Social media and the internet often expose just how regularly we look for approval as they provide a huge platform for us to do it BIG! We can let everyone know which Christian conference we’ve been to and just how #POWERFUL it was when we can’t remember the last time we told someone about Jesus. We can post pictures of the mission trip we just went on but keep quiet about the movie we shouldn’t have watched last night. We can tell people about what the Holy Spirit said to us in the shower this morning and leave out the fact that we haven’t spoken to Him all week. We can post a blog about…erhem…erm…never mind. We might be inundated with likes and comments about how admirable we are, about the obvious call of God on our lives or how our Facebook post came at “just the right time” and this can cause us to believe we have a life with God that we really don’t.
Maybe you’re not big into posting statuses. Maybe you post fewer statuses so that everyone will believe you “have a life” and are really busy or important. Maybe you’re the teacher’s pet. Maybe you take hours to assemble the perfect outfit before leaving the house. Maybe you have to hit the gym on the regular so you can fill out your t-shirts. If we’re honest with ourselves, we can all probably relate in some way to this need for approval. I don’t think it’s intrinsically evil to desire acceptance but I do think it can become dangerous if unchecked. Ask the Holy Spirit where you go for approval.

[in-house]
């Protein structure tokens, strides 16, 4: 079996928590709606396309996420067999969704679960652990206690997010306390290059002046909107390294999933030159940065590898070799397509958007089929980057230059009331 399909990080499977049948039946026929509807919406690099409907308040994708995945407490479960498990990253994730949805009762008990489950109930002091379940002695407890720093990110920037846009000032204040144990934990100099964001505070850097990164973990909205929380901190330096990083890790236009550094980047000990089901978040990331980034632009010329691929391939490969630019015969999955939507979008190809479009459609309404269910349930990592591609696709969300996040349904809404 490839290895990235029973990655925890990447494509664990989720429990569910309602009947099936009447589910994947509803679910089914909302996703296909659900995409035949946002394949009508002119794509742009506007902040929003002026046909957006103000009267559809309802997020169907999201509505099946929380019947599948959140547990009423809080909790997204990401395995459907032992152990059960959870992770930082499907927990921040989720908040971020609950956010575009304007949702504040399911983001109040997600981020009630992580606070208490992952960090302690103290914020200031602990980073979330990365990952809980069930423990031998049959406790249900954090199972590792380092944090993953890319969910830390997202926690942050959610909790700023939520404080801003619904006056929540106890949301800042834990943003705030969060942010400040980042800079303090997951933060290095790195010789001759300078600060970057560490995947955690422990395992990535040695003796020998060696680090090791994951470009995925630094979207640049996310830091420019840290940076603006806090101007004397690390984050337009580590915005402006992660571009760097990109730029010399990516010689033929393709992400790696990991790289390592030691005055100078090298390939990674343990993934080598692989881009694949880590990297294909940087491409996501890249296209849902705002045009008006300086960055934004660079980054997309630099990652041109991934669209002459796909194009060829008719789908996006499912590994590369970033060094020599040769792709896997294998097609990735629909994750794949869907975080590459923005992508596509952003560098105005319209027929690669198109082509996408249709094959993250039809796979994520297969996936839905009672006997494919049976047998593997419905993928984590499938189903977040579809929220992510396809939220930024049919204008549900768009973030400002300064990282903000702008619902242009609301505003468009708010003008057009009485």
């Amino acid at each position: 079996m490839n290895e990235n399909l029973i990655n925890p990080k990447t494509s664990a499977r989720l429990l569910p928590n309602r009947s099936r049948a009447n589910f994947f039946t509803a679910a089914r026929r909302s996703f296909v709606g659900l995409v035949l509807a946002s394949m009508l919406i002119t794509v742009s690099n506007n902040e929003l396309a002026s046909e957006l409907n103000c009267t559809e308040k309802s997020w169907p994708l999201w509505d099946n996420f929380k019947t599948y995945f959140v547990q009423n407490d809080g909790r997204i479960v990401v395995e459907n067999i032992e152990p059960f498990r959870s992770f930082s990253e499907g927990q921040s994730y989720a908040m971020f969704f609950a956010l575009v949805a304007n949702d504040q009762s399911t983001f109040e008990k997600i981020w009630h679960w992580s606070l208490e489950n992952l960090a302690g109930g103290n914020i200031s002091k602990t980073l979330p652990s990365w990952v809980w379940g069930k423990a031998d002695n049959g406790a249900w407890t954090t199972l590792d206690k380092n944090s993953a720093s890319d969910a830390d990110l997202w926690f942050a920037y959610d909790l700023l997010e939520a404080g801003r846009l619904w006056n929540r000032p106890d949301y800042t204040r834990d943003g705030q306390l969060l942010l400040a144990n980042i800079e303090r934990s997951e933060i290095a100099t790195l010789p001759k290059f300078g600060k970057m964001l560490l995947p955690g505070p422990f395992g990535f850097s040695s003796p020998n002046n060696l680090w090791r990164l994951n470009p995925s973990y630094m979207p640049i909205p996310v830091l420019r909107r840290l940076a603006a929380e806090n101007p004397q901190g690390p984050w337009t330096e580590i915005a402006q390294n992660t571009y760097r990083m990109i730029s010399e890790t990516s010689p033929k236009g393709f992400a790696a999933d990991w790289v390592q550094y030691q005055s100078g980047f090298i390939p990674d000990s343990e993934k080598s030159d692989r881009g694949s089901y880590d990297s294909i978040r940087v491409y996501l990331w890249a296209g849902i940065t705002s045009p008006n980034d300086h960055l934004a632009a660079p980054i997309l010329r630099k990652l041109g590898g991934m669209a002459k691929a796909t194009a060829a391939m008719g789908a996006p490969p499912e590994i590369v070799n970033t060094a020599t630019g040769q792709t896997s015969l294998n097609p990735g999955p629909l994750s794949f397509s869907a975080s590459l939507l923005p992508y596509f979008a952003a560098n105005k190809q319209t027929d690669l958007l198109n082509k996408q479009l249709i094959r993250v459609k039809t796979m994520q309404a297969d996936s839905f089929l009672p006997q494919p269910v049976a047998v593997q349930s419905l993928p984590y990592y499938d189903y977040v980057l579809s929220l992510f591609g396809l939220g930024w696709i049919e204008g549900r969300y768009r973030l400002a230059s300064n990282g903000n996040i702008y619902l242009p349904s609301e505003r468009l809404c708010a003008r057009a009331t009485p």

It’s great to encourage each other and to share the things God is doing in our lives and we really should but the readily available public approval can easily (in my experience) turn into an unhealthy need or addiction. We can begin performing seemingly spiritual acts in order to be recognised by others (some of which Jesus talks about in the rest of Matt 6) e.g. giving to the poor, praying a great, eloquent sounding prayer, putting on our “special voice” to prophesy or making sure everyone knows just how much we’re serving behind the scenes. With all this activity surrounding us we can look very spiritual and committed. We may even be given positions of leadership as a result. However we know that